West Texas Intermediate crude traded near $101 a barrel after a government report showed that U.S. fuel inventories advanced and as the country’s economy rebounded more than forecast in the second quarter.
Gasoline inventories gained for a fourth week and diesel stockpiles rose for a ninth week. Crude stockpiles fell 3.7 million barrels to 367.4 million in the week ended July 25, according to the Energy Information Administration. A 1.25 million-barrel decline in supply was projected by analysts surveyed by Bloomberg. Gross domestic product rose at a 4 percent annualized rate after shrinking 2.1 percent from January through March, Commerce Department figures showed today.
WTI for September delivery advanced 7 cents to $101.04 a barrel at 10:51 a.m. on the New York Mercantile Exchange. Futures traded at $101.44 before the release of the report at 10:30 a.m. in Washington. The volume of all futures traded was 14 percent below the 100-day average.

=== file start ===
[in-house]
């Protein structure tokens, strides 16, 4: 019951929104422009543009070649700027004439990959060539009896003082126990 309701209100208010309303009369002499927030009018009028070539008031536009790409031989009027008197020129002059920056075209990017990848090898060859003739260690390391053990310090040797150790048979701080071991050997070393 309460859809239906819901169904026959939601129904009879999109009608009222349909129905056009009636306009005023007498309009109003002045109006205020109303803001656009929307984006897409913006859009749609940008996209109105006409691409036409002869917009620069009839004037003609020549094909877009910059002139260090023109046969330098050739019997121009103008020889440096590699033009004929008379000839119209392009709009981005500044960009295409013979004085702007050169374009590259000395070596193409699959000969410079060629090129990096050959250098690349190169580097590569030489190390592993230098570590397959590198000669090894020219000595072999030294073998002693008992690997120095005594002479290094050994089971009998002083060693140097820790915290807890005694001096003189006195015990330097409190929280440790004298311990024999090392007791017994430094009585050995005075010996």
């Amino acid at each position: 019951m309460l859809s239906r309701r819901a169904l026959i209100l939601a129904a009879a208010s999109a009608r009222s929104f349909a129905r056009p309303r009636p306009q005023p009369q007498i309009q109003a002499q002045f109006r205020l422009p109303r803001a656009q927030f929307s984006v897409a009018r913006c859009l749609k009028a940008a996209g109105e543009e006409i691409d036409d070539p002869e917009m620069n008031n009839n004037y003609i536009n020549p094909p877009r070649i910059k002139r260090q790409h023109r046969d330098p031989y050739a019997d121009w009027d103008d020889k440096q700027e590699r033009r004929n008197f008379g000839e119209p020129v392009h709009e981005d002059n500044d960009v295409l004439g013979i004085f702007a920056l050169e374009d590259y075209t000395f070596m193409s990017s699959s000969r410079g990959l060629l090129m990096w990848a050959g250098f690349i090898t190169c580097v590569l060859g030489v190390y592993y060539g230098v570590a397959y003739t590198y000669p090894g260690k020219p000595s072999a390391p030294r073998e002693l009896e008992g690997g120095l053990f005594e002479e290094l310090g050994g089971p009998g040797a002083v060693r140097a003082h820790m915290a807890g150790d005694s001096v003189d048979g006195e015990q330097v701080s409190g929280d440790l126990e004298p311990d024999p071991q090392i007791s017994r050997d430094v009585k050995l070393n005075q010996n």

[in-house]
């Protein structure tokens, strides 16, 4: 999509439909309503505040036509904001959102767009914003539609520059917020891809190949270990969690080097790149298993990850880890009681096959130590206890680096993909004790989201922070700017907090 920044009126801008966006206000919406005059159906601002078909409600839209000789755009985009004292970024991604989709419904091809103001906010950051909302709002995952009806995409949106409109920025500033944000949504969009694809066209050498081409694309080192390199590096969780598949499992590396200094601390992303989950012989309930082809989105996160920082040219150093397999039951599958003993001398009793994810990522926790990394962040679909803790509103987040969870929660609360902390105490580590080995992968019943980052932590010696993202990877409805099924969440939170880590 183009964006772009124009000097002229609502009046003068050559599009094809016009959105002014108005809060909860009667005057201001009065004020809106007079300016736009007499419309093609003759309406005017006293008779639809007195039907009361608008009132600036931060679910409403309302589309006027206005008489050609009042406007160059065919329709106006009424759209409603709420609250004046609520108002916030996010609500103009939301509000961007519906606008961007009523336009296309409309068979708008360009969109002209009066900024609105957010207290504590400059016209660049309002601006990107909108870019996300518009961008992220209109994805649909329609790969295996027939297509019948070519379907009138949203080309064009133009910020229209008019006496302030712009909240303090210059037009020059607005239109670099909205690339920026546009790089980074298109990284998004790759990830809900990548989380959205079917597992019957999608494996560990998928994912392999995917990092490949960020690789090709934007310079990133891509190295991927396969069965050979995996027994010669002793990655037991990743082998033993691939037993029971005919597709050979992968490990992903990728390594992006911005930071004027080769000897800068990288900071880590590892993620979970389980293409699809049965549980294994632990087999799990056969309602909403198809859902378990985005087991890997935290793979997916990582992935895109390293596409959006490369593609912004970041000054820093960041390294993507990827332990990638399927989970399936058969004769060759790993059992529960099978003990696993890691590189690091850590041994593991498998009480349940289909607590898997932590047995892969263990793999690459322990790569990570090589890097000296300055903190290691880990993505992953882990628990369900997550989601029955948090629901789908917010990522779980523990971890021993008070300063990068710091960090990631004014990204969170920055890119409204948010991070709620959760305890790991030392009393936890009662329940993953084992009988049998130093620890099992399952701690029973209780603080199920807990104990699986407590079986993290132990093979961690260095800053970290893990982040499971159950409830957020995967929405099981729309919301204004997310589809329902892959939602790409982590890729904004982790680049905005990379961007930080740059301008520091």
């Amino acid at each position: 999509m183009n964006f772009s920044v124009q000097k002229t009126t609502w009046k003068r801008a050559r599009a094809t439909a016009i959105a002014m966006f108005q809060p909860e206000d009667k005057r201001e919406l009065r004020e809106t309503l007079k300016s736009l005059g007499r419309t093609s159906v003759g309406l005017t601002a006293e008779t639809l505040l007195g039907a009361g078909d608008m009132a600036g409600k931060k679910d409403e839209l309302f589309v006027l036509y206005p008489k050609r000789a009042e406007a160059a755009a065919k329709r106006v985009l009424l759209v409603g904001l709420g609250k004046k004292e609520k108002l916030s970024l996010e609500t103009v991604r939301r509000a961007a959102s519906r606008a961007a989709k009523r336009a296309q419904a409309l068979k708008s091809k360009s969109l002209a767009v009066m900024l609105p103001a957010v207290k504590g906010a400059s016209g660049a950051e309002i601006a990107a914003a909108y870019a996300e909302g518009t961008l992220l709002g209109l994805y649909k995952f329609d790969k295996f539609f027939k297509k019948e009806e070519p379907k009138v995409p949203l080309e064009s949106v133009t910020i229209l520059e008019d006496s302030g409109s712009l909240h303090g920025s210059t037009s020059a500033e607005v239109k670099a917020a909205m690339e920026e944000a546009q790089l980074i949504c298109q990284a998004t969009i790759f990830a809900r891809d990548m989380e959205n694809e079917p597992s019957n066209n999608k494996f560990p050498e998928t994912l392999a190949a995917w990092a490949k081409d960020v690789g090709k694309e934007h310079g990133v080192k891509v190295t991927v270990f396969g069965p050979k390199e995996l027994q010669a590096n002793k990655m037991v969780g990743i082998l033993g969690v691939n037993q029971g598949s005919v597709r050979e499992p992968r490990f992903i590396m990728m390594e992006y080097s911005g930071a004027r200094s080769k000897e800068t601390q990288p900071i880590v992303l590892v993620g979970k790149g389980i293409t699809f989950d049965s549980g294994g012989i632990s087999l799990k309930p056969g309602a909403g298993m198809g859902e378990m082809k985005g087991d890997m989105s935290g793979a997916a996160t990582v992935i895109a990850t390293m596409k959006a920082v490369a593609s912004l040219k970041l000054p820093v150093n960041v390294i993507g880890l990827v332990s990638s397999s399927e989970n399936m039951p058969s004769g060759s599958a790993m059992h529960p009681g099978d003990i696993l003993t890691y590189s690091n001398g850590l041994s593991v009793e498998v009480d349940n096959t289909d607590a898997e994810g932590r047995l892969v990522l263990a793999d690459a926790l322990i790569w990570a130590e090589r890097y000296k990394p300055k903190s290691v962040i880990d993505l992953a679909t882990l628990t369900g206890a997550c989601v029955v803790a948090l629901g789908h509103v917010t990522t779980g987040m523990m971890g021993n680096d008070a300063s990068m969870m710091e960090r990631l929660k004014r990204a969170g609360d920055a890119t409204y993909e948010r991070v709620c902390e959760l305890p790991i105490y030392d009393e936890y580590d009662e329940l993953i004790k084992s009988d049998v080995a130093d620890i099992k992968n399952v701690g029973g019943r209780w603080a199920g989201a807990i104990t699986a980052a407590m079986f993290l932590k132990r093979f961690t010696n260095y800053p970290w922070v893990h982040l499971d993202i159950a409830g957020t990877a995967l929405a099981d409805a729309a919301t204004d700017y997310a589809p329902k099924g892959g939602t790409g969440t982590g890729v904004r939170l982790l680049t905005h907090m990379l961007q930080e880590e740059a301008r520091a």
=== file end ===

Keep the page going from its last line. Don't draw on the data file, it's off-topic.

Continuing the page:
Brent for September settlement slipped 24 cents to $107.48 a barrel on the London-based ICE Futures Europe exchange. Volume was 30 percent lower than the 100-day average. The European benchmark crude traded at a $6.44 premium to WTI on ICE. The spread closed at $6.75 yesterday, the widest since July 4.
Crude supplies at Cushing, Oklahoma, fell by 924,000 barrels to 17.9 million last week. The decline left stockpiles at the lowest level since October 2008, data from the EIA, the Energy Department’s statistical arm, showed.